Noted New York theater company Naked Angels makes its West Coast debut with “Naked at the Coast.” For anyone thinking of producing a festival of one-act plays, this is the show to emulate. Many of the pieces are gems, and not a second is wasted. The acting, directing and set changes are all executed crisply. Nine plays and one intermission come in at two hours.
Founded seven years ago, Naked Angels has been devoted to serious theater, with many of its founding members gaining notoriety, including actors Rob Morrow , Mary Stuart Masterson, Marisa Tomei, Ron Rifkin, Nancy Travis and Fisher Stevens, and writers Jon Robin Baitz and Frank Pugliese.
“Naked at the Coast,” while not offering any high-profile actors, nonetheless presents a top-notch cast and takes its pieces from five seasons of its “Issues Projects,” which involved many non-member playwrights.
Baitz’s “Coq Au Vin,” directed by Robert Egan, is a story of two actors (Jace Alexander and Bradley White) dressed as chickens at a fair, trying to find meaning in their desperate work, rekindling purpose and affection for each other. Its allusions stretch far beyond the scene, and it is one of the few pieces of the evening where the central characters show goodness.
Baitz’s other piece, “Four Monologues,” directed by Risa Bramon Garcia, tackles head-on opposing views of goodness in terms of what benefits society. The first two monologues (with White and Conchata Ferrell) contrast each other powerfully; the second two (with Cynthia Mace and Geoffrey Nauffts) get lost in intellectualism and redundancy.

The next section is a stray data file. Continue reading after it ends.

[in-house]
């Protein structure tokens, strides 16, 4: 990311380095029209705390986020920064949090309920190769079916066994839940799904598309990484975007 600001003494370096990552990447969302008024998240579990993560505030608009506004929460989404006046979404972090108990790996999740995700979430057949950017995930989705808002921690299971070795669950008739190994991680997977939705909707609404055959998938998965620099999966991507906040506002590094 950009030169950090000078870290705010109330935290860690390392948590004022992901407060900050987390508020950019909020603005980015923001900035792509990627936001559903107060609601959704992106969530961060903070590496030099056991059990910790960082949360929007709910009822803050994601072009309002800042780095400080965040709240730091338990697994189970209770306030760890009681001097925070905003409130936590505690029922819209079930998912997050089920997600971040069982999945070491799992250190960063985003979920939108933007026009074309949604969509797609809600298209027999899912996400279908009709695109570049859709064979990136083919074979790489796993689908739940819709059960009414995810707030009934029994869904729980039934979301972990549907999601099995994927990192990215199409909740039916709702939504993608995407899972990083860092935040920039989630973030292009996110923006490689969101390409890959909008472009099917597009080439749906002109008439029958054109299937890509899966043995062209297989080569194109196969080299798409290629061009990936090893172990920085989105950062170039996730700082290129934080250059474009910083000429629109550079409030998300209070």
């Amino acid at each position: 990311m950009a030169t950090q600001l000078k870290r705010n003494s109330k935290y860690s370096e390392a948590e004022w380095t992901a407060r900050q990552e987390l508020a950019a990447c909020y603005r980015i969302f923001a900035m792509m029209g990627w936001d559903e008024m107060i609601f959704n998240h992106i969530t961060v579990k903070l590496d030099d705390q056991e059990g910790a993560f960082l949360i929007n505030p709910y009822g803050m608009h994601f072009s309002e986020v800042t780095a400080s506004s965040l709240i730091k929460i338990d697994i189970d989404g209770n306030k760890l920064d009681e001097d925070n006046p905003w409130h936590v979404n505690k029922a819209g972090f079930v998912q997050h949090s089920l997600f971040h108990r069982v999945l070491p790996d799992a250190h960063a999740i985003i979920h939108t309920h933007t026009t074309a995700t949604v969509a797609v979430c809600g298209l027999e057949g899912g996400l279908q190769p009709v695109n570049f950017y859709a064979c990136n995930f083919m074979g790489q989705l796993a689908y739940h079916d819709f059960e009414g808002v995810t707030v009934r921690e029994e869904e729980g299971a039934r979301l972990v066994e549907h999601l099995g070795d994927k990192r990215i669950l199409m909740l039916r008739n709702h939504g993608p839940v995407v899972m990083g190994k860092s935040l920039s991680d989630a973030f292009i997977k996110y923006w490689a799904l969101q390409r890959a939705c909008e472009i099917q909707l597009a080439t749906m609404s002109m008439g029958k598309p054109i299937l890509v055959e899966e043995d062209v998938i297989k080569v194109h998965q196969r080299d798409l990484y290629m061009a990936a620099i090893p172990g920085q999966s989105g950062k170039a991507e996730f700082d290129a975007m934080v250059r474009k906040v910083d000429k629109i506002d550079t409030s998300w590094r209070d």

Pippin Parker’s “Baby Gators,” directed by Charley Lang, has two homeless New Yorkers (Paul S. Eckstein and Willie Garson) finding shelter in a sewer. While the dialogue is forgettable, the men’s actions, their tenderness, remain vivid. Here, Robert Murphy’s sound design stars, with a constant drip and echoey voices a reminder of where the men are.
Terrence McNally’s ambitious “The Wibbly, Wobbly, Wiggly Dance That Cleopatterer Did,” directed by Ray Cochran, steps inside a bedroom where two naked men (Peter Gregory and Michael Mastrototaro) sit side-by-side on a bed. What at first appears seamy and uncomfortably voyeuristic ends as gentle and philosophical.
“Sex With the Censor” by Theresa Rebeck, directed by Alexander, takes a much harder view of people and sex for sale. A prostitute (Gina Gershon) tries to satisfy her edgy client (Billy Strong). Gershon’s performance lends this cynical piece a hint of humanity.
Craig Lucas’ “Throwing Your Voice,” directed by Alexander, is heavy-handed. Two couples in their early 30s (Steven Weber, Kelly Wolf, Tim Ransom, and Jodie Markell) chat about people’s responsibilities for other people’s harsh lives. If you buy a product, ignorant of potential violations of human rights in its manufacture, are you nonetheless responsible for any misdeeds?
The remaining three pieces, the first three of the evening — Frank Pugliese’s “The Cause,” Peter Hedges’ “Chicken Potential” and Nicole Burdette’s “That’s Nice”– come across mainly as character sketches in search of a play.
Much commendation goes to the swift crew that sweeps George Xenos’ abbreviated sets on and off. The light designs by Todd Devane lend additional individuality to each piece.